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Open Access Highly Accessed Study protocol

Study protocol of a randomized controlled trial comparing Mindfulness-Based Stress Reduction with treatment as usual in reducing psychological distress in patients with lung cancer and their partners: the MILON study

Melanie PJ Schellekens1*, Desiree GM van den Hurk2, Judith B Prins3, Johan Molema2, A Rogier T Donders4, Willem H Woertman4, Miep A van der Drift2 and Anne EM Speckens1

Author Affiliations

1 Department of Psychiatry, Radboud University Nijmegen Medical Centre, Nijmegen, The Netherlands

2 Department of Pulmonary Diseases, Radboud University Nijmegen Medical Centre, Nijmegen, The Netherlands

3 Department of Medical Psychology, Radboud University Nijmegen Medical Centre, Nijmegen, The Netherlands

4 Department of Epidemiology, Biostatistics, and Health Technology Assessment, Radboud University Nijmegen Medical Centre, Nijmegen, The Netherlands

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BMC Cancer 2014, 14:3  doi:10.1186/1471-2407-14-3

Published: 3 January 2014

Abstract

Background

Lung cancer is the leading cause of cancer death worldwide and characterized by a poor prognosis. It has a major impact on the psychological wellbeing of patients and their partners. Recently, it has been shown that Mindfulness-Based Stress Reduction (MBSR) is effective in reducing anxiety and depressive symptoms in cancer patients. The generalization of these results is limited since most participants were female patients with breast cancer. Moreover, only one study examined the effectiveness of MBSR in partners of cancer patients. Therefore, in the present trial we study the effectiveness of MBSR versus treatment as usual (TAU) in patients with lung cancer and their partners.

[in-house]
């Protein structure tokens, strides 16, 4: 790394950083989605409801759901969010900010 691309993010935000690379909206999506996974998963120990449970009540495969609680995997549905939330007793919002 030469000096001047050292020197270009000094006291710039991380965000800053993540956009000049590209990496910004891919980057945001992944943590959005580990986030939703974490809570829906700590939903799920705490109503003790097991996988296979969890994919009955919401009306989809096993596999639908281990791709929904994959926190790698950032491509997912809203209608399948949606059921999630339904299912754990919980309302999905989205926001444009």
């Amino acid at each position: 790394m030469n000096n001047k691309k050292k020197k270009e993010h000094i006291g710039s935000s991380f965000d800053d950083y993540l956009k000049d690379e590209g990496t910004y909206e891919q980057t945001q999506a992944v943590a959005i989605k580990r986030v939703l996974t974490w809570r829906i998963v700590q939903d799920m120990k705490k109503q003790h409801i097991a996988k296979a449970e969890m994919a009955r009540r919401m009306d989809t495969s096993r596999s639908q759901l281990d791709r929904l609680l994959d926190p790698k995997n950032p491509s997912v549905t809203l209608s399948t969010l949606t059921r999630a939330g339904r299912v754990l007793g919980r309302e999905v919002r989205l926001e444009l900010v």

Methods/Design

A parallel group, randomized controlled trial is conducted to compare MBSR with TAU. Lung cancer patients who have received or are still under treatment, and their partners are recruited. Assessments will take place at baseline, post intervention and at three-month follow-up. The primary outcome is psychological distress (i.e. anxiety and depressive symptoms). Secondary outcomes are quality of life (only for patients), caregiver appraisal (only for partners), relationship quality and spirituality. In addition, cost-effectiveness ratio (only in patients) and several process variables are assessed.

Discussion

This trial will provide information about the clinical and cost-effectiveness of MBSR compared to TAU in patients with lung cancer and their partners.

Trial registration

ClinicalTrials.gov NCT01494883.

Keywords:
Mindfulness-based stress reduction; Lung cancer patients; Partners; Psychological distress; Randomized controlled trial